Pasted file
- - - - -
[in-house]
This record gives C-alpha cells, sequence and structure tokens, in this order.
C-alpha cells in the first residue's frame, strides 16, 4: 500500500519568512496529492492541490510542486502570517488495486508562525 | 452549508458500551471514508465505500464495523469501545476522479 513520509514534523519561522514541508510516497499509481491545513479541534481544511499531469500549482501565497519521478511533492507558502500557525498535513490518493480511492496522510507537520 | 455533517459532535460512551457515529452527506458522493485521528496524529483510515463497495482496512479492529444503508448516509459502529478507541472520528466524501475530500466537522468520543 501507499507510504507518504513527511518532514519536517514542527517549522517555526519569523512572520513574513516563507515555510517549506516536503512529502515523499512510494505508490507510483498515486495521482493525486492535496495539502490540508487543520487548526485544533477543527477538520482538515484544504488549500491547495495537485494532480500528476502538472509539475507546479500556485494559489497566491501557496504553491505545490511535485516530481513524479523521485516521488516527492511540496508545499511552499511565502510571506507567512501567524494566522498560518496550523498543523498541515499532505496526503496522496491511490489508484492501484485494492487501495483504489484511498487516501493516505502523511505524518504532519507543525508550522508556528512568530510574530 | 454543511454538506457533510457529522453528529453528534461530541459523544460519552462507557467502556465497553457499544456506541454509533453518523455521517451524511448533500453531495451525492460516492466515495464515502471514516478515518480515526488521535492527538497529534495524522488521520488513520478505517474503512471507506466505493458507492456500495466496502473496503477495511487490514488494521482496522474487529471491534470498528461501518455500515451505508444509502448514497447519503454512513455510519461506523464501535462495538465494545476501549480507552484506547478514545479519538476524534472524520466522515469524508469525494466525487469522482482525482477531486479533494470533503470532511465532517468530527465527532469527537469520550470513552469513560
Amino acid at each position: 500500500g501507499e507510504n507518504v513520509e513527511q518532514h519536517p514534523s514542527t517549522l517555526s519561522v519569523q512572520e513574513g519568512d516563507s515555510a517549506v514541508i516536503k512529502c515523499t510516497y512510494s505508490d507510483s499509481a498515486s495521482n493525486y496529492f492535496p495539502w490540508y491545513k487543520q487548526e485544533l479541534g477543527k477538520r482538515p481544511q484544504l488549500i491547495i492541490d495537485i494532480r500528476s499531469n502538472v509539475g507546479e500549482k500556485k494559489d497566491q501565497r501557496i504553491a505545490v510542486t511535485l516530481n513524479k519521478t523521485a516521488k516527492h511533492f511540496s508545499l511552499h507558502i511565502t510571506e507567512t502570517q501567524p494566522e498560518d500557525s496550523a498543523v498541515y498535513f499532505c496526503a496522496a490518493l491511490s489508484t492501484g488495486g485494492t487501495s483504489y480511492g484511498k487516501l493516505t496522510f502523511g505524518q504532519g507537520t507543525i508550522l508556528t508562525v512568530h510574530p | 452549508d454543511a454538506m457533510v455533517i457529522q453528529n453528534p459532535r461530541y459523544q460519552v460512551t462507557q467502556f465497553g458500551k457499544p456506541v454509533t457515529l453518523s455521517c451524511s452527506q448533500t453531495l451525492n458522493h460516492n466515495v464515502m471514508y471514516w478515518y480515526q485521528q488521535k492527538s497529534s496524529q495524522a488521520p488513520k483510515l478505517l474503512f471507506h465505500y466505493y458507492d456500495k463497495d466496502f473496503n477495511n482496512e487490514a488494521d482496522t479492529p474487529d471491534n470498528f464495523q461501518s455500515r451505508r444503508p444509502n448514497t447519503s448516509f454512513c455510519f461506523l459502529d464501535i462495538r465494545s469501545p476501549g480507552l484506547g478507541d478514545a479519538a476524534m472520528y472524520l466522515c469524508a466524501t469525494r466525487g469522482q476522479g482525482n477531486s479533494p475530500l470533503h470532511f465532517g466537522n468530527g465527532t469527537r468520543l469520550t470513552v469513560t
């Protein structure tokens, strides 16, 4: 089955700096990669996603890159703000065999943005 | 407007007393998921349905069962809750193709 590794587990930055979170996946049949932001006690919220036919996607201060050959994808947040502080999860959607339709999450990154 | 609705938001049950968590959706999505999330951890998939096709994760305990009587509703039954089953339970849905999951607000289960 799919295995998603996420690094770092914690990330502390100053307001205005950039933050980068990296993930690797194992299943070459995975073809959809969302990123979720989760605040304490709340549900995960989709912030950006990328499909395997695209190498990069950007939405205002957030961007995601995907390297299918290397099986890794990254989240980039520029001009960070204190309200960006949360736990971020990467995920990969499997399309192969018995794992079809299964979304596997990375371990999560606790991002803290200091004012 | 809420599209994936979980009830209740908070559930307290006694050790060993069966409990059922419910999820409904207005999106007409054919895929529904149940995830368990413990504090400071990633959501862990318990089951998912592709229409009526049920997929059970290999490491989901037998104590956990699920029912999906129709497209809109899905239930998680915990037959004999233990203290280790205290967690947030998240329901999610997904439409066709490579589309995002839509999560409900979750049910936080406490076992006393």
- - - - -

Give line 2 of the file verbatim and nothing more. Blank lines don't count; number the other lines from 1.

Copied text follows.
This record gives C-alpha cells, sequence and structure tokens, in this order.